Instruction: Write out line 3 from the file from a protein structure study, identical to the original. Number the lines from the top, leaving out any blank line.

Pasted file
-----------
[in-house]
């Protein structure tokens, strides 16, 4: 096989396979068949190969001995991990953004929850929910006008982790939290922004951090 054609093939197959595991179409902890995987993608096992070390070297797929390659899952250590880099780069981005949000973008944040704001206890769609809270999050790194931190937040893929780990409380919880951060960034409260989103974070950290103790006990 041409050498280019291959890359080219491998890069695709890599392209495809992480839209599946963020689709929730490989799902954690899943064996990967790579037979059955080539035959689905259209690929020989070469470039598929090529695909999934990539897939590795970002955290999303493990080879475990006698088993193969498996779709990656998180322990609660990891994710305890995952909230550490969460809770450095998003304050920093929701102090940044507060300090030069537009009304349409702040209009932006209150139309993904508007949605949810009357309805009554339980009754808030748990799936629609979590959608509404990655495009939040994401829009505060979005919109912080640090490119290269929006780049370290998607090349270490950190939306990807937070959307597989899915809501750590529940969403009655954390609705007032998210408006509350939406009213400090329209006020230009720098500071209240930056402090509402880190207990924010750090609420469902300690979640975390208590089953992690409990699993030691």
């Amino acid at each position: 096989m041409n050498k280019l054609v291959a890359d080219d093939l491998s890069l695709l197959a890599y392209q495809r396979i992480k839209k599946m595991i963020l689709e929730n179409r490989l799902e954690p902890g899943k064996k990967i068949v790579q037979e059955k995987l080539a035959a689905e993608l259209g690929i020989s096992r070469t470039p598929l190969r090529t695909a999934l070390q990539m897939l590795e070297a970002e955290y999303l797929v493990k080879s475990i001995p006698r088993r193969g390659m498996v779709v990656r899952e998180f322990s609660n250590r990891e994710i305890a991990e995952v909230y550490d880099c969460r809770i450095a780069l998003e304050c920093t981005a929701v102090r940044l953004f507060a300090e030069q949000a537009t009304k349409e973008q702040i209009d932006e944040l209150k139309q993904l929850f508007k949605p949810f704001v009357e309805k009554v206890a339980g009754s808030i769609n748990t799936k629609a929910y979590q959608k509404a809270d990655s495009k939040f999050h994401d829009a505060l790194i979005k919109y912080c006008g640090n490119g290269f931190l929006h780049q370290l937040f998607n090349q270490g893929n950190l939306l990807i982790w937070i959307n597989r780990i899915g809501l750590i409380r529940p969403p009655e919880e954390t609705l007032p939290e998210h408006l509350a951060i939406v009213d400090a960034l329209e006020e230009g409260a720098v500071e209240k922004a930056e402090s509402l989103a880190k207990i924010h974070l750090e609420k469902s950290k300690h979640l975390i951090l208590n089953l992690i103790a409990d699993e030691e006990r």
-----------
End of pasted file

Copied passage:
């Amino acid at each position: 096989m041409n050498k280019l054609v291959a890359d080219d093939l491998s890069l695709l197959a890599y392209q495809r396979i992480k839209k599946m595991i963020l689709e929730n179409r490989l799902e954690p902890g899943k064996k990967i068949v790579q037979e059955k995987l080539a035959a689905e993608l259209g690929i020989s096992r070469t470039p598929l190969r090529t695909a999934l070390q990539m897939l590795e070297a970002e955290y999303l797929v493990k080879s475990i001995p006698r088993r193969g390659m498996v779709v990656r899952e998180f322990s609660n250590r990891e994710i305890a991990e995952v909230y550490d880099c969460r809770i450095a780069l998003e304050c920093t981005a929701v102090r940044l953004f507060a300090e030069q949000a537009t009304k349409e973008q702040i209009d932006e944040l209150k139309q993904l929850f508007k949605p949810f704001v009357e309805k009554v206890a339980g009754s808030i769609n748990t799936k629609a929910y979590q959608k509404a809270d990655s495009k939040f999050h994401d829009a505060l790194i979005k919109y912080c006008g640090n490119g290269f931190l929006h780049q370290l937040f998607n090349q270490g893929n950190l939306l990807i982790w937070i959307n597989r780990i899915g809501l750590i409380r529940p969403p009655e919880e954390t609705l007032p939290e998210h408006l509350a951060i939406v009213d400090a960034l329209e006020e230009g409260a720098v500071e209240k922004a930056e402090s509402l989103a880190k207990i924010h974070l750090e609420k469902s950290k300690h979640l975390i951090l208590n089953l992690i103790a409990d699993e030691e006990r």